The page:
Seminario académico interno: "Which projects do CFOs receive after pre-announcing their Cost of Capital?"

23 de Junio, 13:00 horas. Sala T601.

Expone: Rodrigo Wagner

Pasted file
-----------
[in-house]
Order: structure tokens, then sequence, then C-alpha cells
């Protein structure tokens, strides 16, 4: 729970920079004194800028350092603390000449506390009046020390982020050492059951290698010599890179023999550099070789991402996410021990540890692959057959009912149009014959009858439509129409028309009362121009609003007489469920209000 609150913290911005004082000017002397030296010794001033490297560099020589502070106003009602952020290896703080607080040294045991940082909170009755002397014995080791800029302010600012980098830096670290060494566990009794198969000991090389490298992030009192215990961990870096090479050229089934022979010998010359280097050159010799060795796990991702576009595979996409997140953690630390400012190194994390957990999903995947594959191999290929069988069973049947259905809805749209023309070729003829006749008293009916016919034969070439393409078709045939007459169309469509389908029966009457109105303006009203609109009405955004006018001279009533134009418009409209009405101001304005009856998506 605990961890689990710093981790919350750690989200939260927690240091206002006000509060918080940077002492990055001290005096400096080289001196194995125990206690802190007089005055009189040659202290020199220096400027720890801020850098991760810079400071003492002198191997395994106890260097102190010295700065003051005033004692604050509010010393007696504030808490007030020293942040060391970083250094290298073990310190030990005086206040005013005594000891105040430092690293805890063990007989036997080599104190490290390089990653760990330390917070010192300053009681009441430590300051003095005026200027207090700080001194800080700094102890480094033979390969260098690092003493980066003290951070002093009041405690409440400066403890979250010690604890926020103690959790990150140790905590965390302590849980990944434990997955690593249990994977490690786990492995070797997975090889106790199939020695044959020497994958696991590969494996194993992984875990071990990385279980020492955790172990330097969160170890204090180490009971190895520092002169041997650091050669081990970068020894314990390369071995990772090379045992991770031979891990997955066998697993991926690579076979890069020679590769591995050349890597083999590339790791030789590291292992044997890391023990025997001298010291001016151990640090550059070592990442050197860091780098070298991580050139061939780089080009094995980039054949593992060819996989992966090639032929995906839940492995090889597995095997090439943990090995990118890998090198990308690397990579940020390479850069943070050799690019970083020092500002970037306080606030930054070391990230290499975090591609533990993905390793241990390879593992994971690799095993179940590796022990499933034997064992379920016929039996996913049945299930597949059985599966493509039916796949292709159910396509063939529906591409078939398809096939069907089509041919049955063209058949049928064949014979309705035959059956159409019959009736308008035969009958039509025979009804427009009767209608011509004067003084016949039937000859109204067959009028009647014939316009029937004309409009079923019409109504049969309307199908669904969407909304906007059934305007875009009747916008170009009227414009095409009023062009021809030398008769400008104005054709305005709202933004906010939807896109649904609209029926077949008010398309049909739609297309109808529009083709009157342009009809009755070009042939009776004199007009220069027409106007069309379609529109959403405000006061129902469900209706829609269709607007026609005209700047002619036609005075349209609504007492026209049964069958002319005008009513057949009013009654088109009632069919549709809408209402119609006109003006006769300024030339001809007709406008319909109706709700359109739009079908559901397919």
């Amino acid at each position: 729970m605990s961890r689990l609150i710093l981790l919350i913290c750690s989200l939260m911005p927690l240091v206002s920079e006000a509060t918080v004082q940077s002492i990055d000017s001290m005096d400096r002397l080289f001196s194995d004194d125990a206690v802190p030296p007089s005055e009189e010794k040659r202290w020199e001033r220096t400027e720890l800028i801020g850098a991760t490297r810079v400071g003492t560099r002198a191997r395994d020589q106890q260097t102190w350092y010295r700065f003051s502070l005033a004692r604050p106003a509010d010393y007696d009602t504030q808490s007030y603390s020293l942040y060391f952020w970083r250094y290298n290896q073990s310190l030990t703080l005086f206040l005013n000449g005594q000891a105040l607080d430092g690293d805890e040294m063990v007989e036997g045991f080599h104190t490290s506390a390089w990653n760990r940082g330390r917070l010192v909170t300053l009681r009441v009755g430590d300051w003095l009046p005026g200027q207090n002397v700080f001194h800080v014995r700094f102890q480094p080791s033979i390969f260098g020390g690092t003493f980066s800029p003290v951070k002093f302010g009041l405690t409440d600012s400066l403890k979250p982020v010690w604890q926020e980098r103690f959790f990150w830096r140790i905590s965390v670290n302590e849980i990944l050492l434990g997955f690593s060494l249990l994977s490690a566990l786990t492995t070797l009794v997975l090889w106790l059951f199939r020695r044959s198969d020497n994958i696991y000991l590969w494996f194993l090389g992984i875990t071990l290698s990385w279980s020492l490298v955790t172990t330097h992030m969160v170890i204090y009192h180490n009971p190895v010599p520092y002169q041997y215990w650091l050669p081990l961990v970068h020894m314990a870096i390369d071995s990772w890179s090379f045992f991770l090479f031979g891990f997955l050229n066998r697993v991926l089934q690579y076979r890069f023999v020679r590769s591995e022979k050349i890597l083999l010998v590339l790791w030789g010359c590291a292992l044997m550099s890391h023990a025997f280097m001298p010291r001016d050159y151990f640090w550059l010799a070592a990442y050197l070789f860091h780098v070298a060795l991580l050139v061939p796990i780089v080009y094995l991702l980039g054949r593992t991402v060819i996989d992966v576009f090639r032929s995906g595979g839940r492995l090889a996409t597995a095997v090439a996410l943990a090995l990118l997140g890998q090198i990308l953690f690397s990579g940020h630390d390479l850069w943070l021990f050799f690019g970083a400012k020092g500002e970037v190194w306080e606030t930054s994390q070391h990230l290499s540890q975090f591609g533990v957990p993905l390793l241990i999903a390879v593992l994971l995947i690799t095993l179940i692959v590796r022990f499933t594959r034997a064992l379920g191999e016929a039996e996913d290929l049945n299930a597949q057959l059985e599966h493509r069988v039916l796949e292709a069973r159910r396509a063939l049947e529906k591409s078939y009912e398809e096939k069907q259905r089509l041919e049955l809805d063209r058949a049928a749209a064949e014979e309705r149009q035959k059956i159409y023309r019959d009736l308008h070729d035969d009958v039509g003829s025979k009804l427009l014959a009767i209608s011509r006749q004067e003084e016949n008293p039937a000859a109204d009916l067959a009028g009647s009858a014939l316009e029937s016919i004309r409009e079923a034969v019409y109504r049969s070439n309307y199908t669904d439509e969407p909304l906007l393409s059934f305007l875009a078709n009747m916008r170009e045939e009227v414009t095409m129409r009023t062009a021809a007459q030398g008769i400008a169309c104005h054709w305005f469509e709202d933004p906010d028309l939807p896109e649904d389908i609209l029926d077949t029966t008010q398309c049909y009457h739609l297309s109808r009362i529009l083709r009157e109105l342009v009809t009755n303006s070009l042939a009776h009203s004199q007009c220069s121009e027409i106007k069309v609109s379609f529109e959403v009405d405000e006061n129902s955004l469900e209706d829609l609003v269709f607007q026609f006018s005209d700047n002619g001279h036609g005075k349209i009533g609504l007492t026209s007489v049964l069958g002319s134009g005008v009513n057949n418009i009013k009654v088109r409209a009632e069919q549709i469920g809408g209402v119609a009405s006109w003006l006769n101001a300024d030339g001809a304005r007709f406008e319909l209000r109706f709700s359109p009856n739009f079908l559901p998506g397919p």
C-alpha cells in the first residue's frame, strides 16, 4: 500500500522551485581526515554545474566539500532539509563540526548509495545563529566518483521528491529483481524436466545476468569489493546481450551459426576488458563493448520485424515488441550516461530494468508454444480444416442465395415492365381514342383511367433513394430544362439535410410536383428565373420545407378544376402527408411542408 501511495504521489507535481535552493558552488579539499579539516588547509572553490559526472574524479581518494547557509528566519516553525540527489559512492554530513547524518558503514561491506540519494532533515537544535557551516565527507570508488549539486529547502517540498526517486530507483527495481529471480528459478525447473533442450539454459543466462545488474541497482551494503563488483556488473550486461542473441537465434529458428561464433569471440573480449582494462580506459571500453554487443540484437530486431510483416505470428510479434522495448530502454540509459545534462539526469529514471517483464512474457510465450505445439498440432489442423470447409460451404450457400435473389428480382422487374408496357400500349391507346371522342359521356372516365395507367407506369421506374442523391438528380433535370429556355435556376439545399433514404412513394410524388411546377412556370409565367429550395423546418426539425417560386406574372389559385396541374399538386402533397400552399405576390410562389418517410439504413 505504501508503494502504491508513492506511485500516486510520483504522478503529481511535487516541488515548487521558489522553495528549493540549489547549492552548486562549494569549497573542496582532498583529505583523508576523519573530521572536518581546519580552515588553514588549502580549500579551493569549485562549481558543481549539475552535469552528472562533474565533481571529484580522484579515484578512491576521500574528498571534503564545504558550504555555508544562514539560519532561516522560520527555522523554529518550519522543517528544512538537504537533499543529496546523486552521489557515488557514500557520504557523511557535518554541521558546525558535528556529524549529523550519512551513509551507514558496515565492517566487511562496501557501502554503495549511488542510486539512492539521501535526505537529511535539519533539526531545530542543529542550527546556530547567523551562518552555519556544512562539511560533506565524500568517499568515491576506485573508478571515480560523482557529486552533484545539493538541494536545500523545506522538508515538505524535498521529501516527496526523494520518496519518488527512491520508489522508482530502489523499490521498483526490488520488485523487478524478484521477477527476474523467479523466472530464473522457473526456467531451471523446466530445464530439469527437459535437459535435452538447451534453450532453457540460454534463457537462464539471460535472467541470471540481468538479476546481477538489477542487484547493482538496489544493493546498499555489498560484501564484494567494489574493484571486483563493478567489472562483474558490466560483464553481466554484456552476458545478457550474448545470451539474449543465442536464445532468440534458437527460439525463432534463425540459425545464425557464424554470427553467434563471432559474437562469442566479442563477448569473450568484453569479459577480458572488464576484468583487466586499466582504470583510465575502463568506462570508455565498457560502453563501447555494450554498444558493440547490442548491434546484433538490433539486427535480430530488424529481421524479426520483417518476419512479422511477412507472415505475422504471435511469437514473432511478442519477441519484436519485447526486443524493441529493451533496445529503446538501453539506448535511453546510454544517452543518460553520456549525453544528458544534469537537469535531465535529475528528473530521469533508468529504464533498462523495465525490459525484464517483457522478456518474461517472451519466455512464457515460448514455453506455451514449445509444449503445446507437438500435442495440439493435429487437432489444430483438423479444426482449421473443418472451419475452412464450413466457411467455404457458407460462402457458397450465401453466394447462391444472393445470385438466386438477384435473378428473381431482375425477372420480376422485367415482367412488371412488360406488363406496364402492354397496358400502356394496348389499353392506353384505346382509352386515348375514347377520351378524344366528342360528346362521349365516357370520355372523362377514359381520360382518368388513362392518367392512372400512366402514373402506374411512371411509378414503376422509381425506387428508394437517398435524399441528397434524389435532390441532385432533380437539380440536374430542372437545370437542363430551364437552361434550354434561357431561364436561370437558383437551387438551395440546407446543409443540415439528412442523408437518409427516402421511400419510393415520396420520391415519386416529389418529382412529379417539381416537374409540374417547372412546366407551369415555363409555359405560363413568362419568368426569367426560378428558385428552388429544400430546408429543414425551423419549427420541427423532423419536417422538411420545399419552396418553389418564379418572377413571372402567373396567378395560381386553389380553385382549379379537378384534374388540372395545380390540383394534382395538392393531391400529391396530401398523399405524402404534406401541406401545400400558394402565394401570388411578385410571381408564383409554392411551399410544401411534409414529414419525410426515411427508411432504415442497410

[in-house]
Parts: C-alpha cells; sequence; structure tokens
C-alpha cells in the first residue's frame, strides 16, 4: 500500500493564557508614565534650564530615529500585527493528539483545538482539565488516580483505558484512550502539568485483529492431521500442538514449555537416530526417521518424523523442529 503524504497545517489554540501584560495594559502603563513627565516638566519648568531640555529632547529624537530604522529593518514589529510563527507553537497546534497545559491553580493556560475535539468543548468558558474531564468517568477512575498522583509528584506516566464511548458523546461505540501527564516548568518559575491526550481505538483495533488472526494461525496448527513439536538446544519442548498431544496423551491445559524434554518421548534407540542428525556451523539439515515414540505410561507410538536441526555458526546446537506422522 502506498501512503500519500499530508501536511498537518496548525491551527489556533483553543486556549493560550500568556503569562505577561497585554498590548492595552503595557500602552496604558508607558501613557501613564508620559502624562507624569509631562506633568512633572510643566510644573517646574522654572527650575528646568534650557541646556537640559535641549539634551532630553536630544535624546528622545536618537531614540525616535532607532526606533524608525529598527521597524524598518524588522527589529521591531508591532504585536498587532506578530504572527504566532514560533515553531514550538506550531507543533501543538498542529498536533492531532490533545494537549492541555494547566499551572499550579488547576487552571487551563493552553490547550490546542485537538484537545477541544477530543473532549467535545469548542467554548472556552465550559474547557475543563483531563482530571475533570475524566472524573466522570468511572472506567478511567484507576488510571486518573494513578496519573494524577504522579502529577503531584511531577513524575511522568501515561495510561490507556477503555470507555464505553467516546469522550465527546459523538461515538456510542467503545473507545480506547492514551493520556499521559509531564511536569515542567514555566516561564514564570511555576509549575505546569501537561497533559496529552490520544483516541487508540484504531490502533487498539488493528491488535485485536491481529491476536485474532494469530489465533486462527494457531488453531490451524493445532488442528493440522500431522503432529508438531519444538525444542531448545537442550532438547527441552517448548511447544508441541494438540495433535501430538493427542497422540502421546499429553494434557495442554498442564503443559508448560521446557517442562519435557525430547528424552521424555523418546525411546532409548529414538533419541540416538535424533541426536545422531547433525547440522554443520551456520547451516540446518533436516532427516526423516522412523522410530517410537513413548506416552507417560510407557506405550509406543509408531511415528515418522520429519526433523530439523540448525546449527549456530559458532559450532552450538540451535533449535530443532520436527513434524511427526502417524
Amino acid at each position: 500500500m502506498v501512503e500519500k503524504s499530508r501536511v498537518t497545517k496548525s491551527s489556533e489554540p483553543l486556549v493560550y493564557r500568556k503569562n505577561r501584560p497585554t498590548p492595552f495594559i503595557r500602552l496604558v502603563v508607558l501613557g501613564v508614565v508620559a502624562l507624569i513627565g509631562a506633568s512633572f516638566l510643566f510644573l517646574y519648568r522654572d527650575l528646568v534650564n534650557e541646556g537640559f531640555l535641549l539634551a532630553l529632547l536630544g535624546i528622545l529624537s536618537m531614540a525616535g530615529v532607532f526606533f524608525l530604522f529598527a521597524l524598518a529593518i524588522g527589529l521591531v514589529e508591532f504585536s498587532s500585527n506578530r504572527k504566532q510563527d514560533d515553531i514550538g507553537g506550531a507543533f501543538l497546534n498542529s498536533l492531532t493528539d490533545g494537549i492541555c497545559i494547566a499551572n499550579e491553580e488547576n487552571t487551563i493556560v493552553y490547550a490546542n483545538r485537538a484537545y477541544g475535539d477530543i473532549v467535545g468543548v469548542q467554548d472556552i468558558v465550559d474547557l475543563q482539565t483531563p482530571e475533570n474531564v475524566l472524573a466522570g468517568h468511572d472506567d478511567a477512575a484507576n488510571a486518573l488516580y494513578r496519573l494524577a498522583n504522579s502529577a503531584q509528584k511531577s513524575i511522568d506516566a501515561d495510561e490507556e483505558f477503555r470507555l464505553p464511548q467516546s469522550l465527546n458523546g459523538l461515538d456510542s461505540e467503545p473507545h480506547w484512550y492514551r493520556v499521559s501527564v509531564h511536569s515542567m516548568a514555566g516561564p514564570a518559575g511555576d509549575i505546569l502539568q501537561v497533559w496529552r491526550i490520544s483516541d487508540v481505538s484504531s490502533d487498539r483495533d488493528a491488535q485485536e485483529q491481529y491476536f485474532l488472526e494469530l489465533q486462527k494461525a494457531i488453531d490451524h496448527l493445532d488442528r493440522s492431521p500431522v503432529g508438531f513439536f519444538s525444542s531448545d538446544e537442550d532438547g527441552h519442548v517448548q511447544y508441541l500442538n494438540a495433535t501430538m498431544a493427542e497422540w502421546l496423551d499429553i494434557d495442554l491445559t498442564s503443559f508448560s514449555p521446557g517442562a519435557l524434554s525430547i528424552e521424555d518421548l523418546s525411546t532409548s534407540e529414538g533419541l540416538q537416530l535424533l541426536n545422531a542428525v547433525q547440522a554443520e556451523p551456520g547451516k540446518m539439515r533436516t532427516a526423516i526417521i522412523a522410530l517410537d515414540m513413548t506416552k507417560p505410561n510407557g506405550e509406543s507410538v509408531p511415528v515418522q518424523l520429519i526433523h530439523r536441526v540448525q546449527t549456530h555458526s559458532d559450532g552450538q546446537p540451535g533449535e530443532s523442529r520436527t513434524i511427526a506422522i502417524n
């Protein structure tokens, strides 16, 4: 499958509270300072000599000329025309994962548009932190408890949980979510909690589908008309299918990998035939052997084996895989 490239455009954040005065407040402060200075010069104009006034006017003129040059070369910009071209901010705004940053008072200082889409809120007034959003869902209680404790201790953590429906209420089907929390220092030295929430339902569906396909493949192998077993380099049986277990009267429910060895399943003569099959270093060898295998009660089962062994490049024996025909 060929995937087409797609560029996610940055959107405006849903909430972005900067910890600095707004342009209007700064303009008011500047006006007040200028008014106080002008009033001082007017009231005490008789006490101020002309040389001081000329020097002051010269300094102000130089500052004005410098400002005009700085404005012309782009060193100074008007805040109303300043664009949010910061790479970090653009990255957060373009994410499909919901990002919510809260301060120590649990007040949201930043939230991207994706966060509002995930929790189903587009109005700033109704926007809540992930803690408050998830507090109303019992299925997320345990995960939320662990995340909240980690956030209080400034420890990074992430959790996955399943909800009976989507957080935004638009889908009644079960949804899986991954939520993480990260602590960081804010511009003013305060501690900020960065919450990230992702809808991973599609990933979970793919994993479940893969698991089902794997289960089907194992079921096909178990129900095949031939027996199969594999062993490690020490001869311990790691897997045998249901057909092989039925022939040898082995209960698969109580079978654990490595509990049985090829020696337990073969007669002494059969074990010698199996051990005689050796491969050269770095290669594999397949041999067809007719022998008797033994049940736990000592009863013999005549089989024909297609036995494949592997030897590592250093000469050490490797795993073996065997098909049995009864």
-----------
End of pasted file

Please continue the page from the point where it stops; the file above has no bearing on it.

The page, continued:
Capital budgeting is the process of allocating resources to projects of positive NPV. In practice, this is usually made by pre-announcing a rule in which projects above a given hurdle rate of return are accepted and those below are rejected. Some existing theories point out a possible gaming of this rule by the units preparing projects, which want their projects executed. But empirically, financial economics have had a hard time analyzing this essential activity of practical financial management. This is for example because of aspects like data privacy of these projects and/or to sample size. In this paper we use more than 15,000 projects evaluated according to a standard Internal Rate of Return (IRR) methodology between 2001- 2017. This is a period in which also the hurdle rate for approval changed. We find the following stylized facts. First, there are few projects submitted below the hurdle rate, consistent with a cost of preparing a project. Second and most important, we find evidence of an abnormal amount of projects just above the hurdle rate (bunching). Moreover, as the pre-announced hurdle rate was lowered over time, so did the bunching of projects, exactly above the new cutoffs. This is consistent with a causal interpretation, from cutoff announcement to bunching of projects, and not the other way around. Third, for some years projects tend also to bunch close to the old hurdle rate, consistent with lag in perceptions about the cutoff. We offer a simple model to explain those results and to think about the consequences of imposing different decision rules on capital budgeting.